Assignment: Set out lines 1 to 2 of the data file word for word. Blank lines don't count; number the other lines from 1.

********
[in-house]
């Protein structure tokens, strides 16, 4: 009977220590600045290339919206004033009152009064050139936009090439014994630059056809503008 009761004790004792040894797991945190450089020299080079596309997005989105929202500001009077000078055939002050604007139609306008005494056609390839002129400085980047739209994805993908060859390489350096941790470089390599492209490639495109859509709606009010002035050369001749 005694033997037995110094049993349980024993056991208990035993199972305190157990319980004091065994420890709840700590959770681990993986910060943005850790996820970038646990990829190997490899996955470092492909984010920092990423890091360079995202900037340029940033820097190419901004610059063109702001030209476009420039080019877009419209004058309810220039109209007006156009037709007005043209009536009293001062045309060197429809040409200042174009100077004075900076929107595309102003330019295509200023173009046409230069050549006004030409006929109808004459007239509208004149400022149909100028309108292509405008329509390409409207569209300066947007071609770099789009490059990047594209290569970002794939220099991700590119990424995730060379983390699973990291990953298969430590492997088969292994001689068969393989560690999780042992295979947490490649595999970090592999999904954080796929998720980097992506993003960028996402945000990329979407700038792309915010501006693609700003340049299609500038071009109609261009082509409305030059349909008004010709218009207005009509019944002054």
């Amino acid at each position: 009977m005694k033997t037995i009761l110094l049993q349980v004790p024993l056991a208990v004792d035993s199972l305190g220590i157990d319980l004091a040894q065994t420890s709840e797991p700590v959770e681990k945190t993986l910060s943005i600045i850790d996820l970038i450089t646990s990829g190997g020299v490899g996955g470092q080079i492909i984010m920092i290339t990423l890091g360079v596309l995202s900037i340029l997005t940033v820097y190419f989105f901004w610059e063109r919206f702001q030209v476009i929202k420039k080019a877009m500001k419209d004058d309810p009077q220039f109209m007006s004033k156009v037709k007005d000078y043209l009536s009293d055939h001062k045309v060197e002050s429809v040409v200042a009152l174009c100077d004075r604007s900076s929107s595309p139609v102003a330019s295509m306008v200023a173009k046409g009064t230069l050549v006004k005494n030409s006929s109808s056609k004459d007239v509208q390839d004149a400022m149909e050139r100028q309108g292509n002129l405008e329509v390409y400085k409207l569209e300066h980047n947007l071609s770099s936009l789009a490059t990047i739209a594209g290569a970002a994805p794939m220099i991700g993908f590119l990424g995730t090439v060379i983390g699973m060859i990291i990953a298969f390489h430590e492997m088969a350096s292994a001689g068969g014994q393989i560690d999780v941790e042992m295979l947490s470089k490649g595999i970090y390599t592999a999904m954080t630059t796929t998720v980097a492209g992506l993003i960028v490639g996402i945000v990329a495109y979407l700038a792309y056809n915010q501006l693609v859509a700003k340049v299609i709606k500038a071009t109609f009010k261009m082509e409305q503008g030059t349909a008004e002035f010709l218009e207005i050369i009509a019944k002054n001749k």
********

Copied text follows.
[in-house]
């Protein structure tokens, strides 16, 4: 009977220590600045290339919206004033009152009064050139936009090439014994630059056809503008 009761004790004792040894797991945190450089020299080079596309997005989105929202500001009077000078055939002050604007139609306008005494056609390839002129400085980047739209994805993908060859390489350096941790470089390599492209490639495109859509709606009010002035050369001749 005694033997037995110094049993349980024993056991208990035993199972305190157990319980004091065994420890709840700590959770681990993986910060943005850790996820970038646990990829190997490899996955470092492909984010920092990423890091360079995202900037340029940033820097190419901004610059063109702001030209476009420039080019877009419209004058309810220039109209007006156009037709007005043209009536009293001062045309060197429809040409200042174009100077004075900076929107595309102003330019295509200023173009046409230069050549006004030409006929109808004459007239509208004149400022149909100028309108292509405008329509390409409207569209300066947007071609770099789009490059990047594209290569970002794939220099991700590119990424995730060379983390699973990291990953298969430590492997088969292994001689068969393989560690999780042992295979947490490649595999970090592999999904954080796929998720980097992506993003960028996402945000990329979407700038792309915010501006693609700003340049299609500038071009109609261009082509409305030059349909008004010709218009207005009509019944002054």